Monday, October 16, 2006

New Blog

To Don Knuth: teacher, algorithm analyzer, and inventor of TEX

So reads the dedication to the textbook we use in my Algorithms class.

Dr. Purdom frequently drops Knuth's name in class. Apparently they were in gradschool at more or less the same time (this checks out - Purdom was a 1966 PhD from Cal Tech, Knuth a 1963 PhD. The Wiki page on Knuth shows that he was also a professor there from 1963-1968.), and Purdom took his first course in Algorithms analysis from Knuth.

You really can't do better than that, and I don't blame Purdom a whit for dropping Knuth's name. Knuth is considered by many to be the father of Computer Science and is often credited with having more or less invented the field of Algorithms analysis. He's also celebrated as a founder of geek culture, and his quirks are legendary. (For example, Knuth has a standing promise with the world to pay $2.56 - a hexidecimal dollar - for every error someone finds in his books. Most of these checks go uncashed, however, as they are considered collector's items. He has written over $20,000 worth of such checks.) I don't know all that much about him myself. From what I do know, I know that he and I are very different people. This makes it possible for me to admire him.

People have their own reasons for admiring others, of course, but the way I understand it, admiration means that the person possesses characteristics you don't have but might like to have. So many people, when you ask them to list their heroes, list people they want to be associated with. It's a sly way of asking you to think of them as you think of that person. For example, if a person tells you they admire Dr. Martin Luther King Jr., it tends to mean that, rather than admiring his rhetorical style or his bravery (or plaigarism skills or womanizing, who knows?), they just want you to know that they suffer from white guilt and are taking affirmative action to resolve the problem. This isn't actually admiration as I understand it. Admiration, rather, means that someone is something you like but will never be. This is the case with me and Knuth.

From what I know about Knuth, he is methodical and self-disciplined to a zen monk extreme. I am exactly the opposite. I have no self discipline, and it's a constant problem in my life. I am only able to do or focus on things I'm interested in. This presents a huge hurdle to my ability to get schoolwork done on time, for example. (And in fact one of the main reasons I'm pursuing a career as an academic is because I don't think I can be assigned things to do for the rest of my life. It is crucial that I do things I want to do and find interesting - or else things don't get done. Not an attitude one can really have on a corporate payroll...) A cool Russian professor I had as an undergraduate said once that "life is a fight against laziness," and I took that to heart. I wouldn't call myself lazy, exactly. I do a lot more actual work than most people. But I would say that I'm undisciplined. And I do indeed take affirmative action to deal with this problem.

Today in Algorithms we had a midterm. It was much easier for me than I expected. I have been neglecting this class and was shooting for a 50 on the exam; I spent all yesterday cramming with that goal in mind. (Of course, this is a Computer Science course, so please understand that grades in that range, while bad, are not "terrible.") I think I will probably get a 75. But if I'm to get an A in the course, which I fully intend to do, I will have to buckle down.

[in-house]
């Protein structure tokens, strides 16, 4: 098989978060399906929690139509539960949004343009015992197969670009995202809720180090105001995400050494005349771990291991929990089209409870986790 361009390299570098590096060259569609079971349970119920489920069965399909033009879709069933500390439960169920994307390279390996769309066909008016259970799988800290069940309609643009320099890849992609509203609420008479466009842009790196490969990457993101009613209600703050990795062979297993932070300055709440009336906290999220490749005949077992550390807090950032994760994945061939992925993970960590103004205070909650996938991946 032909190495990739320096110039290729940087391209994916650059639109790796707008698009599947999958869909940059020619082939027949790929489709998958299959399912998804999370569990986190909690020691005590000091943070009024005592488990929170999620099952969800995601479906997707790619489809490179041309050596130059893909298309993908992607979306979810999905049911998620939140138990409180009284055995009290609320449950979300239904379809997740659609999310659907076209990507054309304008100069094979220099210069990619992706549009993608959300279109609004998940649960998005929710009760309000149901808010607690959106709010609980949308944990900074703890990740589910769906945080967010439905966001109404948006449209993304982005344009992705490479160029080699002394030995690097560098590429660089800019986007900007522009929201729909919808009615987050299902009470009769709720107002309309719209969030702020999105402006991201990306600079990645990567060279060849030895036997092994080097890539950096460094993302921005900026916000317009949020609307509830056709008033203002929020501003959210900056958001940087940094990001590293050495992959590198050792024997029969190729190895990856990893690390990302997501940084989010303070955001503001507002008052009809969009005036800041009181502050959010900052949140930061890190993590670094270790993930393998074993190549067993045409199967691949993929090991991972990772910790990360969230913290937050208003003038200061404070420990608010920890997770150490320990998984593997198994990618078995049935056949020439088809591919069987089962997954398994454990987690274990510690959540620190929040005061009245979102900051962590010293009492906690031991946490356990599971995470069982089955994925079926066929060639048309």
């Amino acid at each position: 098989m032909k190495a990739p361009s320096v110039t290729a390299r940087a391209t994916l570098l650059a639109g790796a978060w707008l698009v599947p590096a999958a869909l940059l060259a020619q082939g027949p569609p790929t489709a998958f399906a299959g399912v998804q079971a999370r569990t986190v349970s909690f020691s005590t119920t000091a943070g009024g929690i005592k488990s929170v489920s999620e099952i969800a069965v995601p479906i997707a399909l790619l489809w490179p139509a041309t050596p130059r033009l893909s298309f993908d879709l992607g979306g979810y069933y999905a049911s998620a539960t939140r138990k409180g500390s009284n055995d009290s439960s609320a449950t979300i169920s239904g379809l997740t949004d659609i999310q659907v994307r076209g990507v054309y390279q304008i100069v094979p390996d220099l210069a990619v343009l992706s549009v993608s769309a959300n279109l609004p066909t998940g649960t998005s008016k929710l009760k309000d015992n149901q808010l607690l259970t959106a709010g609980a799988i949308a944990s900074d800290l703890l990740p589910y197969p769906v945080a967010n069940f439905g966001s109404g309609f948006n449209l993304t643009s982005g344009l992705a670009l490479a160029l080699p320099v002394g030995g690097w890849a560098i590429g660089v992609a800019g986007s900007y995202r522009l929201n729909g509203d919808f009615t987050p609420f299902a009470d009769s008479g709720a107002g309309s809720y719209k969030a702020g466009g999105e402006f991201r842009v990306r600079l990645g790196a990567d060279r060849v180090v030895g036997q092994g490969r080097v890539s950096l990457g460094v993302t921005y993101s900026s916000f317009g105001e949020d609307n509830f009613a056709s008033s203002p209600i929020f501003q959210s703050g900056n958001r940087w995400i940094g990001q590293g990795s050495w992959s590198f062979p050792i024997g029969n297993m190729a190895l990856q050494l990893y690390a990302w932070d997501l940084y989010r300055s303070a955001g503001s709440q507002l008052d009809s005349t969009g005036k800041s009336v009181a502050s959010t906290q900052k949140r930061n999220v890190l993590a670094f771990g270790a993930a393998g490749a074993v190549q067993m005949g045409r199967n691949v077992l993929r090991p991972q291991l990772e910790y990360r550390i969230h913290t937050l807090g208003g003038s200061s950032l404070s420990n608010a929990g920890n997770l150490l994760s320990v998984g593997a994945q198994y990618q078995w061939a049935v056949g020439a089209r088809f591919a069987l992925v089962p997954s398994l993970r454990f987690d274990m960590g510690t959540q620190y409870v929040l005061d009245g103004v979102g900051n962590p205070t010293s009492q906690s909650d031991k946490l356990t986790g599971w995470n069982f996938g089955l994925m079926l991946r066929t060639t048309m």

One of the stories Dr. Purdom told about Knuth that seemed characteristic was that when he showed up at Case Western the dean gave the standard speech about how one in three wouldn't make it to graduation. Knuth took that seriously and so resolved to do all the problems in his Calculus book, whether or not they were actually assigned. Asked whether this didn't take up too much of his time, he responded that no, in fact it took up only slightly more time than doing only the assigned problems, the reason being that if you do all the problems you get really good at the subject and so can finish the assigned problems faster than you otherwise would. Or, in other words, "slow and steady wins the race." I have seen so many examples of this in my life - of people who have this kind of discipline getting where they want to go.

In that spirit, I have resolved to save my Algorithms grade by reading the first three volumes of Knuth's masterwork. Once a year I embark on a 6-week discipline project of some kind - usually vegetarianism. I've already filled that requirement this year (had no meat from the second week of January to the end of February), but it never hurts to do it twice. Finishing Knuth's book in 6 weeks will mean reading 50 pages a day - and I'll still come up 200 pages short, I think. But these are foundational textbooks in Computer Science; I should read them anyway, and this is a great excuse to do so.

Because blogging is something I enjoy, and because discipline is not my strong suit, I have created a second blog as a daily journal on these readings and to keep myself focused. I plan to delete it once I've finished the books - but in the meantime, I'll post links to it on The Only Winning Move. Content, of course, will be my thoughts on what I've read.

I wouldn't be Knuth for the world. I like my flaky personality. Stodgy people are good for the economy, which is great because the fact that they're around means I don't have to be one. But it's interesting to try to be one for a day (or six weeks, as the case may be). I can't really imagine what life would be like if I actually did everything I set out to do (and knew how to only set out to do things I would do - which is the real secret to being one of these people), but projects like this are a good way to get a taste. Wish me luck.


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